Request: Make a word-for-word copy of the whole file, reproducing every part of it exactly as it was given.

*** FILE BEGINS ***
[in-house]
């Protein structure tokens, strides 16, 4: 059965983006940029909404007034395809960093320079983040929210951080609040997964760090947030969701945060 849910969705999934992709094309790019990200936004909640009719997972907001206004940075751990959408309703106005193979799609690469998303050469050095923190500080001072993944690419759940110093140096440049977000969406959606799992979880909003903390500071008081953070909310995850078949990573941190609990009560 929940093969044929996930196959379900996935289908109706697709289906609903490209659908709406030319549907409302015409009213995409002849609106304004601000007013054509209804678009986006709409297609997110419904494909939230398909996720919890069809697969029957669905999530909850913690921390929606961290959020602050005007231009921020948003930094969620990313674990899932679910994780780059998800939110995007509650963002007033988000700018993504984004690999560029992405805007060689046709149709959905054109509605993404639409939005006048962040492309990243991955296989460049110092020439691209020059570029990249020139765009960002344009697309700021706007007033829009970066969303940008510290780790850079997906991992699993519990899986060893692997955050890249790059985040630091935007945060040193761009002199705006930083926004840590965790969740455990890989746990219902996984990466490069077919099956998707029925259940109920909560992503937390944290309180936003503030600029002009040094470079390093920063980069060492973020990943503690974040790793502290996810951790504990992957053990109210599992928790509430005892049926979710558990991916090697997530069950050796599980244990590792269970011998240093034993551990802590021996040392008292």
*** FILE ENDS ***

[in-house]
């Protein structure tokens, strides 16, 4: 059965983006940029909404007034395809960093320079983040929210951080609040997964760090947030969701945060 849910969705999934992709094309790019990200936004909640009719997972907001206004940075751990959408309703106005193979799609690469998303050469050095923190500080001072993944690419759940110093140096440049977000969406959606799992979880909003903390500071008081953070909310995850078949990573941190609990009560 929940093969044929996930196959379900996935289908109706697709289906609903490209659908709406030319549907409302015409009213995409002849609106304004601000007013054509209804678009986006709409297609997110419904494909939230398909996720919890069809697969029957669905999530909850913690921390929606961290959020602050005007231009921020948003930094969620990313674990899932679910994780780059998800939110995007509650963002007033988000700018993504984004690999560029992405805007060689046709149709959905054109509605993404639409939005006048962040492309990243991955296989460049110092020439691209020059570029990249020139765009960002344009697309700021706007007033829009970066969303940008510290780790850079997906991992699993519990899986060893692997955050890249790059985040630091935007945060040193761009002199705006930083926004840590965790969740455990890989746990219902996984990466490069077919099956998707029925259940109920909560992503937390944290309180936003503030600029002009040094470079390093920063980069060492973020990943503690974040790793502290996810951790504990992957053990109210599992928790509430005892049926979710558990991916090697997530069950050796599980244990590792269970011998240093034993551990802590021996040392008292």